The story is equal to the visuals, thanks to a script by Pulitzer Prize winning playwright David Lindsay-Abaire with help from author William Joyce (whose artwork also inspired the film); music by four-time Academy Award nominee Alexandre Despla; voice acting by Alec Baldwin (North), Hugh Jackman (the Easter Bunny), Chris Pine (Jack Frost), Ilsa Fisher (Tooth) and Jude Law (Pitch). Guillermo del Toro served as an executive producer.
Who won’t like this movie? Literalists — mostly Protestant but some Catholic as well — who will object to Santa Claus and the Easter Bunny being put on par with the Tooth Fairy, and to there being no mention of the “real meaning” of Christmas or Easter. I predict the usual grousing about “taking Christ out of Christmas,” but it will be misplaced, because this movie has a profoundly Catholic sensibility and rock-solid religious underpinnings.
No serious Catholic, for instance, could fail to notice the movie’s setting, which is not Christmas at all but three days before Easter. Pitch steals hope from the world during the Triduum, the days we commemorate because all hope seemed lost. But that was an illusion, and Pitch is Satan explained at a child’s level: He has no power to hurt anyone, but his lies and nightmares can make people despair.
The Guardians are warriors sent to defeat him (St. Michael, remember, is a Guardian) but in the end — spoiler alert! — it’s what the children do that matters. The Guardians make it possible for them to act. The greatest problem the children face is that the nightmares they experience are real, while the things that made them believe in the Guardians, lost teeth replaced with coins and hidden Easter eggs, have disappeared. The movie grapples with the problem of how anyone can believe in something he can’t see or touch, and even has one child begging his toy rabbit (a stand-in for the Easter Bunny) for just one sign that he is real.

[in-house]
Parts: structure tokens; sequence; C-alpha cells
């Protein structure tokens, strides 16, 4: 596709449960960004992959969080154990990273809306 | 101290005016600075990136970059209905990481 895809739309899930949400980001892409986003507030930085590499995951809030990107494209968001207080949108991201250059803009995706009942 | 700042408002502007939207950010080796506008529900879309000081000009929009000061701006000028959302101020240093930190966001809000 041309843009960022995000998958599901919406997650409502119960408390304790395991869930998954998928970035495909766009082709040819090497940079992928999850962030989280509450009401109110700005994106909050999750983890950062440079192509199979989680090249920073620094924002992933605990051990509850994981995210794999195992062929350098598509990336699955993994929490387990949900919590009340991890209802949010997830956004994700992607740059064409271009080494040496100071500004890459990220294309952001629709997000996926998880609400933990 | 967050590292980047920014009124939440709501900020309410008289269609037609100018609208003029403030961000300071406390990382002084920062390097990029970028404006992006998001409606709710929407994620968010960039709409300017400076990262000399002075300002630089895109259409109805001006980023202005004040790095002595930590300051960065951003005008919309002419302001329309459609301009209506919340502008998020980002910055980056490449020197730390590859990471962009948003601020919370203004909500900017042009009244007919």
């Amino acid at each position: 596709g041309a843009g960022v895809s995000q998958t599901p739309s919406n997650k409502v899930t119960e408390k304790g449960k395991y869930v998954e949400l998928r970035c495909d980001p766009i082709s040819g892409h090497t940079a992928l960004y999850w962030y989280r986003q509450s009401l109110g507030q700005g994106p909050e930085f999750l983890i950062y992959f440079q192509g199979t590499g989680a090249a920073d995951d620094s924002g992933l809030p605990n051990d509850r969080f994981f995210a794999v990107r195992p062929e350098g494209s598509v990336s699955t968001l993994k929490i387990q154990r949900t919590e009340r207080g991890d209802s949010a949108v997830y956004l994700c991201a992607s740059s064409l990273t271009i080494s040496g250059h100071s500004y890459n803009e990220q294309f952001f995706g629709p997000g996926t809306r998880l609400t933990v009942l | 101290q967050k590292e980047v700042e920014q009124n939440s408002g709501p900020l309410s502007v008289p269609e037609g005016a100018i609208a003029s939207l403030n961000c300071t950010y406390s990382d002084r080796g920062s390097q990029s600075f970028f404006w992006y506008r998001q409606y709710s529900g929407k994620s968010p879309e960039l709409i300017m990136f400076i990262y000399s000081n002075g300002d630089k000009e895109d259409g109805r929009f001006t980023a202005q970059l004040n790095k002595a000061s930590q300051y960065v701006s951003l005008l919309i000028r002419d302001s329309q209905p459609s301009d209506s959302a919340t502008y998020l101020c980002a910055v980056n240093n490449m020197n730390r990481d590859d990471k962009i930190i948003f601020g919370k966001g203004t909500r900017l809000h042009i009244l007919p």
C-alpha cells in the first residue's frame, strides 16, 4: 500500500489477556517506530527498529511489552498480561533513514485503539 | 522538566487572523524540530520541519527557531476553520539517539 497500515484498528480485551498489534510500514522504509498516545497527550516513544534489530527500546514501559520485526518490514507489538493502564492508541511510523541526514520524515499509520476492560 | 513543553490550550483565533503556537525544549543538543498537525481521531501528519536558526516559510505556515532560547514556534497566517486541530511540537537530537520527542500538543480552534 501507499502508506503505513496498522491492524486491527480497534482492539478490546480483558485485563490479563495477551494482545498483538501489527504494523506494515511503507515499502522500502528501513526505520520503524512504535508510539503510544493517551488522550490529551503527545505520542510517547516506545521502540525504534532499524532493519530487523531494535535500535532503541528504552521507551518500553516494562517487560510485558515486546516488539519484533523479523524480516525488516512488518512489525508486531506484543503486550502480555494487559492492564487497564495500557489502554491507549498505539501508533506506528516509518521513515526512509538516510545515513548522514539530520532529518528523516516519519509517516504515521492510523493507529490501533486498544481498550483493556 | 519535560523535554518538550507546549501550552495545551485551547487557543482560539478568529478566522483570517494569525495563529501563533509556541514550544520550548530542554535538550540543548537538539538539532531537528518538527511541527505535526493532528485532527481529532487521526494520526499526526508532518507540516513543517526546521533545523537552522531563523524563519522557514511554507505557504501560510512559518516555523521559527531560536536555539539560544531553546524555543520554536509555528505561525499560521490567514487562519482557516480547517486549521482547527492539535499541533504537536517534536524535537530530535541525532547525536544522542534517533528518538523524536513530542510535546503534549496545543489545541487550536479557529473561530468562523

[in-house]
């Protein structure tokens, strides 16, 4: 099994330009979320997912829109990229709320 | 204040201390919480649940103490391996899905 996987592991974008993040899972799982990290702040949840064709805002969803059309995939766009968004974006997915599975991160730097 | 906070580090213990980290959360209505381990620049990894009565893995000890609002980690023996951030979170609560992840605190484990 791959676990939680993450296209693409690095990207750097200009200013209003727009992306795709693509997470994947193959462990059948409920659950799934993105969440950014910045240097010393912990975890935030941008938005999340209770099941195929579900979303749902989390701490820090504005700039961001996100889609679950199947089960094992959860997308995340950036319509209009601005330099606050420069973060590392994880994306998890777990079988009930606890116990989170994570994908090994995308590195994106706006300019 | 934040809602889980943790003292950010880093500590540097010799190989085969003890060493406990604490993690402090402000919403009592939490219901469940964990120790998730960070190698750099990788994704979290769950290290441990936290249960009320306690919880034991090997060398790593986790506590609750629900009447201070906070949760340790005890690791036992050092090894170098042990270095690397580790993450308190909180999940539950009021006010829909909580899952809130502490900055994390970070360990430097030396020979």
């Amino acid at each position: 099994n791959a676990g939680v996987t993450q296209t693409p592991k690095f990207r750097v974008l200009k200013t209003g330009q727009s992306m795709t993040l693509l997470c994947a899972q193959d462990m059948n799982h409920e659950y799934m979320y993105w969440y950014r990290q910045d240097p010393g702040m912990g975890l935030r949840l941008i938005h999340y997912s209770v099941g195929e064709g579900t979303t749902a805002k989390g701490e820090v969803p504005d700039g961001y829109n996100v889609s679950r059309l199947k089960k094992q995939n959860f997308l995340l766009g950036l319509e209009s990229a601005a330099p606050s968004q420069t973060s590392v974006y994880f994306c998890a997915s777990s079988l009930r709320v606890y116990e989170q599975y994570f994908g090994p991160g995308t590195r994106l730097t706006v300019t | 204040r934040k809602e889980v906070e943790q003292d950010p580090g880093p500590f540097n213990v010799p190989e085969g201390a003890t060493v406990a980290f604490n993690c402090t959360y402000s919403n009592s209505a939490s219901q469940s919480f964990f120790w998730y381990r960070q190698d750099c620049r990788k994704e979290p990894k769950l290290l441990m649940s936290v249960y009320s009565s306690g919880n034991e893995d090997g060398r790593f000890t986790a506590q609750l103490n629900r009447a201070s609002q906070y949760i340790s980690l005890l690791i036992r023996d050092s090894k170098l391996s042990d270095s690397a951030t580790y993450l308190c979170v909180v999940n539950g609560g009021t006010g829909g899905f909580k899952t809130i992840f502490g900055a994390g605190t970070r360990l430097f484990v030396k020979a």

Even the Guardians suffer this depravation. The four existing Guardians have long ago learned to trust their messages from the Man in the Moon, but Jack Frost has never received anything from him except his life and his name. At one point he shouts at the moon to tell him what he wants him to do and why he is there at all.
The great themes of prayer, faith, belief, and despair are what give the film its power, while so many consciously “Christian” movies fall flat. Rise of the Guardians addresses an important truth for both children and adults: Fear is real. But it also promises that help exists, whether you can see it or not; and that fear never conquers. It presents a world that Catholics should be familiar with, one full of unseen forces and beings constantly at work on behalf of (and sometimes in opposition to) mankind, one in which all things are essentially beautiful and good, and in which bad things are really good things twisted into what they’re not meant to be. In other words, it presents the world as we believe it really is, whether there’s an Easter Bunny or not.
And yes, it’s worth the extra money to see it in 3-D.
Rise of the Guardians has a rather limited web site with activities and games, and is a companion film to The Guardians of Childhood, a series of picture books and chapter books by author/illustrator William Joyce. The books are deliberately set 300 years before the film, so that children can enjoy them separately.
For our previous reviews, click here.